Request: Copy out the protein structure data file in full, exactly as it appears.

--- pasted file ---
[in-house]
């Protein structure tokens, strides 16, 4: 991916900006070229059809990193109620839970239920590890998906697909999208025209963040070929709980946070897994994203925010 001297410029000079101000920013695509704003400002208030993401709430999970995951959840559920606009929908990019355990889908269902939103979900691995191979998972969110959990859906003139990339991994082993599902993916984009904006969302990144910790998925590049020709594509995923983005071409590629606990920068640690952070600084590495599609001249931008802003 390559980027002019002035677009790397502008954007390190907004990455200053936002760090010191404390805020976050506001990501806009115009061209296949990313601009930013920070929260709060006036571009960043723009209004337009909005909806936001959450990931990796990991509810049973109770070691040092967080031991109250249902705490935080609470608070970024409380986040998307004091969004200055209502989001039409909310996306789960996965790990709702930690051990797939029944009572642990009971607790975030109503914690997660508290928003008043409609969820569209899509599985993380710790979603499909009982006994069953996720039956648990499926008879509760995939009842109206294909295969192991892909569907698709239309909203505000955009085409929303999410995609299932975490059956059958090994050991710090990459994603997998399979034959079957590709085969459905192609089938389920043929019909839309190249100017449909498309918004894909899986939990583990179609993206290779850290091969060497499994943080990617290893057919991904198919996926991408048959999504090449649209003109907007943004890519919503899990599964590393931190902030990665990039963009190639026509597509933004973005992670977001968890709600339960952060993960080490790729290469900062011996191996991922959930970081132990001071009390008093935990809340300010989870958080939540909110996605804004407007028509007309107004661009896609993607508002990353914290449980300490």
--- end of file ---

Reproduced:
[in-house]
């Protein structure tokens, strides 16, 4: 991916900006070229059809990193109620839970239920590890998906697909999208025209963040070929709980946070897994994203925010 001297410029000079101000920013695509704003400002208030993401709430999970995951959840559920606009929908990019355990889908269902939103979900691995191979998972969110959990859906003139990339991994082993599902993916984009904006969302990144910790998925590049020709594509995923983005071409590629606990920068640690952070600084590495599609001249931008802003 390559980027002019002035677009790397502008954007390190907004990455200053936002760090010191404390805020976050506001990501806009115009061209296949990313601009930013920070929260709060006036571009960043723009209004337009909005909806936001959450990931990796990991509810049973109770070691040092967080031991109250249902705490935080609470608070970024409380986040998307004091969004200055209502989001039409909310996306789960996965790990709702930690051990797939029944009572642990009971607790975030109503914690997660508290928003008043409609969820569209899509599985993380710790979603499909009982006994069953996720039956648990499926008879509760995939009842109206294909295969192991892909569907698709239309909203505000955009085409929303999410995609299932975490059956059958090994050991710090990459994603997998399979034959079957590709085969459905192609089938389920043929019909839309190249100017449909498309918004894909899986939990583990179609993206290779850290091969060497499994943080990617290893057919991904198919996926991408048959999504090449649209003109907007943004890519919503899990599964590393931190902030990665990039963009190639026509597509933004973005992670977001968890709600339960952060993960080490790729290469900062011996191996991922959930970081132990001071009390008093935990809340300010989870958080939540909110996605804004407007028509007309107004661009896609993607508002990353914290449980300490």